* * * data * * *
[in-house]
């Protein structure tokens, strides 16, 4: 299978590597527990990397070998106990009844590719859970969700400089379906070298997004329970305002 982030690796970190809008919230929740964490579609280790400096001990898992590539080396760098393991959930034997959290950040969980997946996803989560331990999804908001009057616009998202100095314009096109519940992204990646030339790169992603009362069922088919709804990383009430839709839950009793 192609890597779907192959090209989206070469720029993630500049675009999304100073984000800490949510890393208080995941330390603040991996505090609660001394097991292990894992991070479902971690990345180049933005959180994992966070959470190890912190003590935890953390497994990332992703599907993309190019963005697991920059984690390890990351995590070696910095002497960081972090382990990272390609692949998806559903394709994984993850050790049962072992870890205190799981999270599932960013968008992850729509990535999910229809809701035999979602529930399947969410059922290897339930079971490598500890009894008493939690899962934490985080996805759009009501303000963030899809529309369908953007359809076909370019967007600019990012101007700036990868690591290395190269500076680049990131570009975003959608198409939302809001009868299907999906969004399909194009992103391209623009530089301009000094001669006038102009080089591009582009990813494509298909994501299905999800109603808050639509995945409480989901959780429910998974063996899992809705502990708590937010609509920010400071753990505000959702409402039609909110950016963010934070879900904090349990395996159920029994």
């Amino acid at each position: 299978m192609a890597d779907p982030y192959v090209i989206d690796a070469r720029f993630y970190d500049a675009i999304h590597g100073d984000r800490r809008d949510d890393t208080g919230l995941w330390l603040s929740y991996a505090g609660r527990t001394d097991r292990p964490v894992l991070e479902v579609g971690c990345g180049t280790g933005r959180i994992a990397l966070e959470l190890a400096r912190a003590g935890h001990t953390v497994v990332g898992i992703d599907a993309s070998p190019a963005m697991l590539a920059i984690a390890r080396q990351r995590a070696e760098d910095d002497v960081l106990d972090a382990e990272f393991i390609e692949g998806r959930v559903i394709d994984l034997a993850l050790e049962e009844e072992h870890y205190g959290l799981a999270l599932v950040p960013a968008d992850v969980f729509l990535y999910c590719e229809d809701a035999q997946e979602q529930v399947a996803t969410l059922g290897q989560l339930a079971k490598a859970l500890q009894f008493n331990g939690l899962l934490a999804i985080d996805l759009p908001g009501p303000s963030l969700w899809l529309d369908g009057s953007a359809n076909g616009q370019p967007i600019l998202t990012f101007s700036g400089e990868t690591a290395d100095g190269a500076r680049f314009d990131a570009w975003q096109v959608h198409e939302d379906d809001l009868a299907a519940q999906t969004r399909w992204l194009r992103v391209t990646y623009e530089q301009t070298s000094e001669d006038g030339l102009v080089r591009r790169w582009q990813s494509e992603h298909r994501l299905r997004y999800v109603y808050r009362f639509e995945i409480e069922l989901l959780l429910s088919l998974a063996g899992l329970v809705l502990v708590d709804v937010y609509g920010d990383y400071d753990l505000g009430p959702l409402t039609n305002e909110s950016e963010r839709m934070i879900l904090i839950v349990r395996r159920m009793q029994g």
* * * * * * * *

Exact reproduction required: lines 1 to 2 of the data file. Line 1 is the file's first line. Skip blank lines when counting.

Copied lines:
[in-house]
């Protein structure tokens, strides 16, 4: 299978590597527990990397070998106990009844590719859970969700400089379906070298997004329970305002 982030690796970190809008919230929740964490579609280790400096001990898992590539080396760098393991959930034997959290950040969980997946996803989560331990999804908001009057616009998202100095314009096109519940992204990646030339790169992603009362069922088919709804990383009430839709839950009793 192609890597779907192959090209989206070469720029993630500049675009999304100073984000800490949510890393208080995941330390603040991996505090609660001394097991292990894992991070479902971690990345180049933005959180994992966070959470190890912190003590935890953390497994990332992703599907993309190019963005697991920059984690390890990351995590070696910095002497960081972090382990990272390609692949998806559903394709994984993850050790049962072992870890205190799981999270599932960013968008992850729509990535999910229809809701035999979602529930399947969410059922290897339930079971490598500890009894008493939690899962934490985080996805759009009501303000963030899809529309369908953007359809076909370019967007600019990012101007700036990868690591290395190269500076680049990131570009975003959608198409939302809001009868299907999906969004399909194009992103391209623009530089301009000094001669006038102009080089591009582009990813494509298909994501299905999800109603808050639509995945409480989901959780429910998974063996899992809705502990708590937010609509920010400071753990505000959702409402039609909110950016963010934070879900904090349990395996159920029994």